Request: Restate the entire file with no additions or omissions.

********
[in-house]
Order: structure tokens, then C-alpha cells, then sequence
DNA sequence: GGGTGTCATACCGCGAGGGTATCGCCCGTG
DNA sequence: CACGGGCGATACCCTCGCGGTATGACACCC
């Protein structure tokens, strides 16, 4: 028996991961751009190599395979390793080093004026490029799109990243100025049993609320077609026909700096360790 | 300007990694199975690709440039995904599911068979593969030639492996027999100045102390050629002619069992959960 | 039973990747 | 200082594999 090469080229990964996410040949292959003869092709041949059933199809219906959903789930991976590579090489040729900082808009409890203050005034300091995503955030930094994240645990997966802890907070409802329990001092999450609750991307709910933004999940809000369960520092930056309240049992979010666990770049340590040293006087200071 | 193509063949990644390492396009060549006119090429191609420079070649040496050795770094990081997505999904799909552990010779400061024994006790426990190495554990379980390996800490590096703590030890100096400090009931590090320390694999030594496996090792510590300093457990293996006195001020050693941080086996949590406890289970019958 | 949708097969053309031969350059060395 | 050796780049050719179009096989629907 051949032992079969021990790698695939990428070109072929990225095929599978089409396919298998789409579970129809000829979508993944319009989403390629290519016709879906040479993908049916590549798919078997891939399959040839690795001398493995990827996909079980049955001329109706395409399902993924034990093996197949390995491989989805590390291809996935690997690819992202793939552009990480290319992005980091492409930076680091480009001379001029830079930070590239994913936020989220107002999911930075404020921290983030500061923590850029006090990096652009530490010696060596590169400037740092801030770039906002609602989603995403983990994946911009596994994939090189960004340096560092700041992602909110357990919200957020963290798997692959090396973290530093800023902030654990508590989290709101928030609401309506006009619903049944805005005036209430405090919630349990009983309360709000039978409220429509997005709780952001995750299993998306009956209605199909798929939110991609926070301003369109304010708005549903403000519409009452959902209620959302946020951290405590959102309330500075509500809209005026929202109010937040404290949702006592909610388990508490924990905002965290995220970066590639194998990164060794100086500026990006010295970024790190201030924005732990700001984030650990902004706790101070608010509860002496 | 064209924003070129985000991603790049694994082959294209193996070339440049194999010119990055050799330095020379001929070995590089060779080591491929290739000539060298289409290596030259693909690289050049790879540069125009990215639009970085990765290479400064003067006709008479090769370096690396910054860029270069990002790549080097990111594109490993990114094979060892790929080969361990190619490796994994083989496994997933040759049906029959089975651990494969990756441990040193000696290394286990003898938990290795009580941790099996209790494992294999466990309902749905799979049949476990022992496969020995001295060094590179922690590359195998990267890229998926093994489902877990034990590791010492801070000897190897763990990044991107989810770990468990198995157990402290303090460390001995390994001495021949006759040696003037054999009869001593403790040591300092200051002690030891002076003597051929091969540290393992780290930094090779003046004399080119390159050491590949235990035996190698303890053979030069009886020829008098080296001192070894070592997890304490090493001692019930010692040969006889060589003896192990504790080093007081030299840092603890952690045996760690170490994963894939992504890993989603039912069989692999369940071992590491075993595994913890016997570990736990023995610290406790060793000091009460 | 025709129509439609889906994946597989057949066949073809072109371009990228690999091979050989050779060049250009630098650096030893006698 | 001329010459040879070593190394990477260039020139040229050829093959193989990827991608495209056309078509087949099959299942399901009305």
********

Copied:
[in-house]
Order: structure tokens, then C-alpha cells, then sequence
DNA sequence: GGGTGTCATACCGCGAGGGTATCGCCCGTG
DNA sequence: CACGGGCGATACCCTCGCGGTATGACACCC
């Protein structure tokens, strides 16, 4: 028996991961751009190599395979390793080093004026490029799109990243100025049993609320077609026909700096360790 | 300007990694199975690709440039995904599911068979593969030639492996027999100045102390050629002619069992959960 | 039973990747 | 200082594999 090469080229990964996410040949292959003869092709041949059933199809219906959903789930991976590579090489040729900082808009409890203050005034300091995503955030930094994240645990997966802890907070409802329990001092999450609750991307709910933004999940809000369960520092930056309240049992979010666990770049340590040293006087200071 | 193509063949990644390492396009060549006119090429191609420079070649040496050795770094990081997505999904799909552990010779400061024994006790426990190495554990379980390996800490590096703590030890100096400090009931590090320390694999030594496996090792510590300093457990293996006195001020050693941080086996949590406890289970019958 | 949708097969053309031969350059060395 | 050796780049050719179009096989629907 051949032992079969021990790698695939990428070109072929990225095929599978089409396919298998789409579970129809000829979508993944319009989403390629290519016709879906040479993908049916590549798919078997891939399959040839690795001398493995990827996909079980049955001329109706395409399902993924034990093996197949390995491989989805590390291809996935690997690819992202793939552009990480290319992005980091492409930076680091480009001379001029830079930070590239994913936020989220107002999911930075404020921290983030500061923590850029006090990096652009530490010696060596590169400037740092801030770039906002609602989603995403983990994946911009596994994939090189960004340096560092700041992602909110357990919200957020963290798997692959090396973290530093800023902030654990508590989290709101928030609401309506006009619903049944805005005036209430405090919630349990009983309360709000039978409220429509997005709780952001995750299993998306009956209605199909798929939110991609926070301003369109304010708005549903403000519409009452959902209620959302946020951290405590959102309330500075509500809209005026929202109010937040404290949702006592909610388990508490924990905002965290995220970066590639194998990164060794100086500026990006010295970024790190201030924005732990700001984030650990902004706790101070608010509860002496 | 064209924003070129985000991603790049694994082959294209193996070339440049194999010119990055050799330095020379001929070995590089060779080591491929290739000539060298289409290596030259693909690289050049790879540069125009990215639009970085990765290479400064003067006709008479090769370096690396910054860029270069990002790549080097990111594109490993990114094979060892790929080969361990190619490796994994083989496994997933040759049906029959089975651990494969990756441990040193000696290394286990003898938990290795009580941790099996209790494992294999466990309902749905799979049949476990022992496969020995001295060094590179922690590359195998990267890229998926093994489902877990034990590791010492801070000897190897763990990044991107989810770990468990198995157990402290303090460390001995390994001495021949006759040696003037054999009869001593403790040591300092200051002690030891002076003597051929091969540290393992780290930094090779003046004399080119390159050491590949235990035996190698303890053979030069009886020829008098080296001192070894070592997890304490090493001692019930010692040969006889060589003896192990504790080093007081030299840092603890952690045996760690170490994963894939992504890993989603039912069989692999369940071992590491075993595994913890016997570990736990023995610290406790060793000091009460 | 025709129509439609889906994946597989057949066949073809072109371009990228690999091979050989050779060049250009630098650096030893006698 | 001329010459040879070593190394990477260039020139040229050829093959193989990827991608495209056309078509087949099959299942399901009305």